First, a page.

A University of Melbourne led team has perfected a technique for embedding single atoms in a silicon wafer one-by-one. Their technology offers the potential to make quantum computers using the same methods that have given us cheap and reliable conventional devices containing billions of transistors.
Until now, implanting atoms in silicon has been a haphazard process. A silicon chip gets showered with phosphorus which implant in a random pattern, like raindrops on a window.
However, this new research – published in Advanced Materials and assisted by ANFF-VIC and ANFF-NSW – demonstrates a far more predictable and repeatable method. ‚ÄúWe embedded phosphorus ions, precisely counting each one, in a silicon substrate creating a qubit ‚Äúchip‚Äù, which can then be used in lab experiments to test designs for large scale devices,‚Äù lead author Professor David Jamieson of The University of Melbourne explained.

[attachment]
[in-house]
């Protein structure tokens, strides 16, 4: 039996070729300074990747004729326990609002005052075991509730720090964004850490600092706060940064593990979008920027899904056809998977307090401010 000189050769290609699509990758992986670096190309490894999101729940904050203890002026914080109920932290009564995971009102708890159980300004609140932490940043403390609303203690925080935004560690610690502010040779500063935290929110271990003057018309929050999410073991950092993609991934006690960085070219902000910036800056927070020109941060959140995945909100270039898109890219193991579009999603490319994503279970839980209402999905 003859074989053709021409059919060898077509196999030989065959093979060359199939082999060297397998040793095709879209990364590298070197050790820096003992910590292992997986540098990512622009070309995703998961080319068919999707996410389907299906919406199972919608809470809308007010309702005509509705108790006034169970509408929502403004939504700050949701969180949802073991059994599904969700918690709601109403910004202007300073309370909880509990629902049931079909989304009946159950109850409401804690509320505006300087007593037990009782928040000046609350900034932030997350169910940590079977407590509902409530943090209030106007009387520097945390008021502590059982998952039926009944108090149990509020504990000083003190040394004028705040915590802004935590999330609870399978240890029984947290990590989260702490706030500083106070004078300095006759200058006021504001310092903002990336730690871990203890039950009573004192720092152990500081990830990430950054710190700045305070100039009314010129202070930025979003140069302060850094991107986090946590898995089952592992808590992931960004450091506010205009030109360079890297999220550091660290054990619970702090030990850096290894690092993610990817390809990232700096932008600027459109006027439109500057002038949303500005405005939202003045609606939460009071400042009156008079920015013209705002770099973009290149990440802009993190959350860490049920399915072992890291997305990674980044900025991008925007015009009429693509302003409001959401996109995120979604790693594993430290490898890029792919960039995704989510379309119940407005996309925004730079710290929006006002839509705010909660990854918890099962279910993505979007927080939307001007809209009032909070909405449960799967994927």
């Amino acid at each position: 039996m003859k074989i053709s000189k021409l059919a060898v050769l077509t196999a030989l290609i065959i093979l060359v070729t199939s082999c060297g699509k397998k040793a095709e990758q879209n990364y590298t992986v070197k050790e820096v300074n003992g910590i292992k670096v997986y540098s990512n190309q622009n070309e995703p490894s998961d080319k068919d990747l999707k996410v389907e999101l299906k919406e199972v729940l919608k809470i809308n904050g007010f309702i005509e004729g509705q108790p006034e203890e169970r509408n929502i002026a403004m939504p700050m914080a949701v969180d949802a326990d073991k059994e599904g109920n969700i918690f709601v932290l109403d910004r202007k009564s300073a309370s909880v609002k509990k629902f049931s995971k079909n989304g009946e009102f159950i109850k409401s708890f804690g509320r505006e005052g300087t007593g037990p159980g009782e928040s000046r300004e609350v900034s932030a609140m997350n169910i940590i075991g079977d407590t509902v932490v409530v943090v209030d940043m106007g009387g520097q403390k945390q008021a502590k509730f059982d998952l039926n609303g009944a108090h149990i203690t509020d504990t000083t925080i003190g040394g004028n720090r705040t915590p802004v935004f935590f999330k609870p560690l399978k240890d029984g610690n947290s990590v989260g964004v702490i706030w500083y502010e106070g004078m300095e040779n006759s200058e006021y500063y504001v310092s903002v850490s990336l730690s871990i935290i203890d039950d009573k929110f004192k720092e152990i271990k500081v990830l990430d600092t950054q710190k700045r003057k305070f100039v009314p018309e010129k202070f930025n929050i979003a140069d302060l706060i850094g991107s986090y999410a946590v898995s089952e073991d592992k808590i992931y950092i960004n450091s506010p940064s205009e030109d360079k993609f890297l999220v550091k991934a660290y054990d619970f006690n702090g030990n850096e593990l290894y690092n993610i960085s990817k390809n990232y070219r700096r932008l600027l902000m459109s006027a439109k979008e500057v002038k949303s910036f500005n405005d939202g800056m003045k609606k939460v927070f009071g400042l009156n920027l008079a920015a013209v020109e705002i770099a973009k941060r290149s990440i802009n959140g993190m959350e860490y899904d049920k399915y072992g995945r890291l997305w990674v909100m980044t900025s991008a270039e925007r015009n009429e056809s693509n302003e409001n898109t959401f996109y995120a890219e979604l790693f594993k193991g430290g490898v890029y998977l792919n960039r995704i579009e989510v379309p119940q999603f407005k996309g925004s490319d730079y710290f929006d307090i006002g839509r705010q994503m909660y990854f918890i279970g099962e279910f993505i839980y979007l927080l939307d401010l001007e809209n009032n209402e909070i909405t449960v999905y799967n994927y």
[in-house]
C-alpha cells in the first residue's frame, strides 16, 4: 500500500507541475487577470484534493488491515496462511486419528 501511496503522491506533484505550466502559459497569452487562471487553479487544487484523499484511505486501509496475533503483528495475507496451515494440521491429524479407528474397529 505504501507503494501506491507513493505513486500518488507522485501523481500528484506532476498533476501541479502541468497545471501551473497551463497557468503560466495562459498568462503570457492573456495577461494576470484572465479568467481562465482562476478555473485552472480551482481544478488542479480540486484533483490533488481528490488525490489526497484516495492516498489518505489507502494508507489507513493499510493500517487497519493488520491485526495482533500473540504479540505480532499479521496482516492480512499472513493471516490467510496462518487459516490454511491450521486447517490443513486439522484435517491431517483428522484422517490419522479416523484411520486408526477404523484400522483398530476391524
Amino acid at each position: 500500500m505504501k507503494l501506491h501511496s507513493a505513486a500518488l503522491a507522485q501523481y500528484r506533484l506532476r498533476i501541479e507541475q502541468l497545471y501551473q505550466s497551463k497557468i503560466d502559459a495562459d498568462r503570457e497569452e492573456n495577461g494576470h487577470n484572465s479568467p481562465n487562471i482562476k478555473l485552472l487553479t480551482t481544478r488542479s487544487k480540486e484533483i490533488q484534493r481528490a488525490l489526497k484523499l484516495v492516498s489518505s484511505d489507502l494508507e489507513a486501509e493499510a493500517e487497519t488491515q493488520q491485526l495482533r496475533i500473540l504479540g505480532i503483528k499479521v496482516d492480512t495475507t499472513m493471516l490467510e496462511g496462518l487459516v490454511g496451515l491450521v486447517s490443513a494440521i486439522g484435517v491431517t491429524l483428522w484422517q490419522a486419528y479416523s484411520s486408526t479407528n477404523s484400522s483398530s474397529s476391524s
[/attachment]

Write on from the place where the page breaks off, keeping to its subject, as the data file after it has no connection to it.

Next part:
The team drilled a tiny hole in an AFM cantilever, so that when it was showered with phosphorus atoms one would occasionally drop through the hole and embed in the silicon substrate.
The key, however, was knowing precisely when one atom – and no more than one – had become embedded in the substrate. Then the cantilever could move to the next precise position on the array.
The team discovered that the kinetic energy of the atom as it ploughs into the silicon crystal and dissipates its energy by friction can be exploited to make a tiny electronic ‘click’.
Read more about the approach on the University of Melbourne website.